In a speech earlier today at Carnegie Mellon University, US President Barack Obama urged Congress to roll back “billions of dollars in tax breaks” for oil companies and begin to look at ways to significantly increase investment in clean energy alternatives.
The catastrophe unfolding in the Gulf right now may prove to be the result of human error -- or corporations taking dangerous short cuts that compromise safety,” said the President. Adding that, “The only way the transition to clean energy will succeed is if the private sector is fully invested in this future -- if capital comes off the sidelines and the ingenuity of our entrepreneurs is unleashed."
The BP oil spill in the Gulf of Mexico continues to pump an estimated 19,000 barrels of oil a day into the oceans, trashing Louisiana marshlands and now moving in on the white beaches of the Florida panhandle.
In his remarks to 300 small business owners in attendance, the president repeatedly made the point that America was being left behind by China and the EU when it came to investing in a 21st Century economy:
"So we can’t afford to stand pat while the world races by. The United States of America did not become the most prosperous nation on Earth by sheer luck or happenstance."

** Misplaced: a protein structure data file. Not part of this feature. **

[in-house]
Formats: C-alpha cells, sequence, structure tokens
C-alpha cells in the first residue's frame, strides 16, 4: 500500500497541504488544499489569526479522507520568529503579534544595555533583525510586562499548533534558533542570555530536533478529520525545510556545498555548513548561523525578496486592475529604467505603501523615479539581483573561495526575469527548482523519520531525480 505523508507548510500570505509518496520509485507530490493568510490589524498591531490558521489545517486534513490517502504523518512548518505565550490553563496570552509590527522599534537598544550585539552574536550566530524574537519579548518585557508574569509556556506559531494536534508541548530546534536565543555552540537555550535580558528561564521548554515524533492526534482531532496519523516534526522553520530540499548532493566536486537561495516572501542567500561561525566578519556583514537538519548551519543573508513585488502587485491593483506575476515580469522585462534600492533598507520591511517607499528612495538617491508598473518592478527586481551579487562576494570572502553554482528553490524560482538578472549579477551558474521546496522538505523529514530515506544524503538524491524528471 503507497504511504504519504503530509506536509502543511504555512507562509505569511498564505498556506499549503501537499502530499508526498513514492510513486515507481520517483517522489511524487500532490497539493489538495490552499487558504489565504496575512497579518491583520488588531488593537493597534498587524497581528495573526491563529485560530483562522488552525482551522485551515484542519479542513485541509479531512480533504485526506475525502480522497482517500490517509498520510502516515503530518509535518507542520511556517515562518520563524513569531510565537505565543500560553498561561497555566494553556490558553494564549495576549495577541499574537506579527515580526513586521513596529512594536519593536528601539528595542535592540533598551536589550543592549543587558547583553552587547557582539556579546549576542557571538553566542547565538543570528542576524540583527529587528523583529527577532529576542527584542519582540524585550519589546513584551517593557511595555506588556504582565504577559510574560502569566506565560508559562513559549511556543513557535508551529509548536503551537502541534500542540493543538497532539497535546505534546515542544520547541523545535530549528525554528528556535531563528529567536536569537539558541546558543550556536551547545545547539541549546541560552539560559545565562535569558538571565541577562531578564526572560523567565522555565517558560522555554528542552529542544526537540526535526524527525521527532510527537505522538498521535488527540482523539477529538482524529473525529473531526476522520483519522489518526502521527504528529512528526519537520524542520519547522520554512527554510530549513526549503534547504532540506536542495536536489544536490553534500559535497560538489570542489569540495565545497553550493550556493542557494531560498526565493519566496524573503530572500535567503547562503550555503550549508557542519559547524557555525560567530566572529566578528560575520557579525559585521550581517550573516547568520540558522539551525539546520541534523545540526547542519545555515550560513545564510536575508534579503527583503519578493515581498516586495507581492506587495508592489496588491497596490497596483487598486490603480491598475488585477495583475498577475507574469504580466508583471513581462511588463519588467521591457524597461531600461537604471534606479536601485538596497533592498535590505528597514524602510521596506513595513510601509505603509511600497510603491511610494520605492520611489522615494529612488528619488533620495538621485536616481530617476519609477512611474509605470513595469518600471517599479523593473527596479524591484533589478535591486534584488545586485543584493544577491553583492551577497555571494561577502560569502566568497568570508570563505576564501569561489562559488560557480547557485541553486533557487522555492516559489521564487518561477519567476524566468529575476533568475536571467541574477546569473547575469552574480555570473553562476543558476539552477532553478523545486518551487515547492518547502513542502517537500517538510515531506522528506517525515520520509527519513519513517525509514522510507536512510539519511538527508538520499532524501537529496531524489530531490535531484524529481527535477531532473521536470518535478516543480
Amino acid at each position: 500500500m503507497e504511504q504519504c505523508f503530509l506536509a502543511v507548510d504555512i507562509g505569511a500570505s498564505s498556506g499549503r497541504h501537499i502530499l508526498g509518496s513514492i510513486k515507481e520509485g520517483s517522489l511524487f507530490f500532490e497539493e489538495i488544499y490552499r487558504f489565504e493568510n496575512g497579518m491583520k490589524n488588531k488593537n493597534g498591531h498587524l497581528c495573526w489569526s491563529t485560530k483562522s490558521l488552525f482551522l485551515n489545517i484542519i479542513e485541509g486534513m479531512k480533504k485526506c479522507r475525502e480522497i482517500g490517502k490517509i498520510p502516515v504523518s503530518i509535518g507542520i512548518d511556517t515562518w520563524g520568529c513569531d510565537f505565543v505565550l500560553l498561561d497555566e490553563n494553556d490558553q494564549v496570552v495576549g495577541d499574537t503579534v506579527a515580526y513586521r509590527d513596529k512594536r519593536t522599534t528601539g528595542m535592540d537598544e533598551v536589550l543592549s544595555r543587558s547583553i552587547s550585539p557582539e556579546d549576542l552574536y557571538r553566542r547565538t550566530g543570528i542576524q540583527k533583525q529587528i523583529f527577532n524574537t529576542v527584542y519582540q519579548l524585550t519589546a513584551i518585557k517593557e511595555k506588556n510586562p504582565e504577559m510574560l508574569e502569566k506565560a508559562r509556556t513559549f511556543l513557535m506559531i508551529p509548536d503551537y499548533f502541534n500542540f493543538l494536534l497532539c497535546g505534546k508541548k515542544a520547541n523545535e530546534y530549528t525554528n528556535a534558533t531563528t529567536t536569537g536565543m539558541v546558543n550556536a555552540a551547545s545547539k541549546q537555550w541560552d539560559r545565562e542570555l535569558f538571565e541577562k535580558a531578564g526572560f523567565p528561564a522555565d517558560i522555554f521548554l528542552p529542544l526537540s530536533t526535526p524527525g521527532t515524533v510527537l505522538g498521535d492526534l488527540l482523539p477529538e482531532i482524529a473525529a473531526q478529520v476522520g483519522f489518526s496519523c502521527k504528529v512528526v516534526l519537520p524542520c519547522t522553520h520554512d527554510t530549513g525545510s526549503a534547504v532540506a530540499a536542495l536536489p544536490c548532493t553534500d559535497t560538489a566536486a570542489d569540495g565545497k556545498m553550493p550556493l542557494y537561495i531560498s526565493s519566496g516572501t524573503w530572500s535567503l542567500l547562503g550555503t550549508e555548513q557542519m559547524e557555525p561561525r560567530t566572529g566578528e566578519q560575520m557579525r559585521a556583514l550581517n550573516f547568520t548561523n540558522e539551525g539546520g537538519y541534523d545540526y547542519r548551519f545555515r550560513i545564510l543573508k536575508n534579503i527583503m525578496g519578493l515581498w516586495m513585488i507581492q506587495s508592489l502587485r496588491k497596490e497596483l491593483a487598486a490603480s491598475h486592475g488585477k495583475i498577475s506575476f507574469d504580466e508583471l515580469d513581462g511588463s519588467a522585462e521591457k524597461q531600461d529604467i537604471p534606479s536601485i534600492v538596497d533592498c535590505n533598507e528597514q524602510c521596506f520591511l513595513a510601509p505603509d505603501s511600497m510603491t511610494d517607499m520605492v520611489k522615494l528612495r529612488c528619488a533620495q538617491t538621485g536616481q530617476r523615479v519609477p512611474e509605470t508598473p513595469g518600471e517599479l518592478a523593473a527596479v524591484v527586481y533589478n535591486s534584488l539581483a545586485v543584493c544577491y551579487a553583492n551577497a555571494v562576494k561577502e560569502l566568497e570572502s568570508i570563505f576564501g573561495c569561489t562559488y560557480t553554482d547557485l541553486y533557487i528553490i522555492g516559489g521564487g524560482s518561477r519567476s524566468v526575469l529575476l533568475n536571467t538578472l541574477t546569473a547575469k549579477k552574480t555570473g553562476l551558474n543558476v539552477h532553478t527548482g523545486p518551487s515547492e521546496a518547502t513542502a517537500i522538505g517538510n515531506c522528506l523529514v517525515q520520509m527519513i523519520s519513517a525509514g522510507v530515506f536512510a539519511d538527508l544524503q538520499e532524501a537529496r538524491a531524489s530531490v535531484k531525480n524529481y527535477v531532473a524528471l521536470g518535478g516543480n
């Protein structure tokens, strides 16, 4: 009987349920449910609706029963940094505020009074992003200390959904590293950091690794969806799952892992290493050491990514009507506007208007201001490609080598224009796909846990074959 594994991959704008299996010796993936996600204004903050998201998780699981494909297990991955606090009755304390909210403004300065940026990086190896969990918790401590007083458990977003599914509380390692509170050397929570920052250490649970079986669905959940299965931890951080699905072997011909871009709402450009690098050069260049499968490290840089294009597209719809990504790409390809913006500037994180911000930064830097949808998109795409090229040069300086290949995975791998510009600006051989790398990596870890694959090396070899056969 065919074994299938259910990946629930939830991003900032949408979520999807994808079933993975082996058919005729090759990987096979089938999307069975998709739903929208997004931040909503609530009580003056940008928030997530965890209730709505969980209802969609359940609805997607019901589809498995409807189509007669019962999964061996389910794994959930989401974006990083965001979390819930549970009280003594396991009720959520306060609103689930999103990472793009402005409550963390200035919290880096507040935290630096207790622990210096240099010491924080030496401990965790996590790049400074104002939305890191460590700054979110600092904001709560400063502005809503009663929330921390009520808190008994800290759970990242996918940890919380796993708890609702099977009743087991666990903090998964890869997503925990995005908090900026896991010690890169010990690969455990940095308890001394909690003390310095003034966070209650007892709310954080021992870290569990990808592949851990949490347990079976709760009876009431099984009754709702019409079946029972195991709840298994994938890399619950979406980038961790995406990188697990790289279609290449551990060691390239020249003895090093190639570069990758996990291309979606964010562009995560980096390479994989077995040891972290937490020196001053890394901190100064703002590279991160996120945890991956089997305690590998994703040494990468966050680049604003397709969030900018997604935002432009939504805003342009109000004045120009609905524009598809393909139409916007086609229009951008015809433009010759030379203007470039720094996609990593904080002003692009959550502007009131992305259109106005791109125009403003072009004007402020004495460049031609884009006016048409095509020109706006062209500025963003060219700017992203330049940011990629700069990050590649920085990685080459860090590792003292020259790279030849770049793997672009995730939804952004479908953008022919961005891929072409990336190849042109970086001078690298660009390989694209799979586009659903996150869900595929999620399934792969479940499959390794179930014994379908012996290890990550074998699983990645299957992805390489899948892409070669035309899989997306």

"It’s a foundation based on investments in our people and their future; investments in the skills and education we need to compete; investments in a 21st century infrastructure for America, from high-speed railroads to high-speed Internet; investments in research and technology, like clean energy, that can lead to new jobs and new exports and new industries."
While the Obama administration's economic stimulus package in the form of the American Recovery Act has already pumped billions into the clean energy sector over the last year-and-a-half, this amount pales in comparison to the estimated $15 to $35 billion that American taxpayers pay out every year in subsidies to the US oil and gas industry.
You can read the President's remarks here: Remarks by the President on the Economy at Carnegie Mellon University
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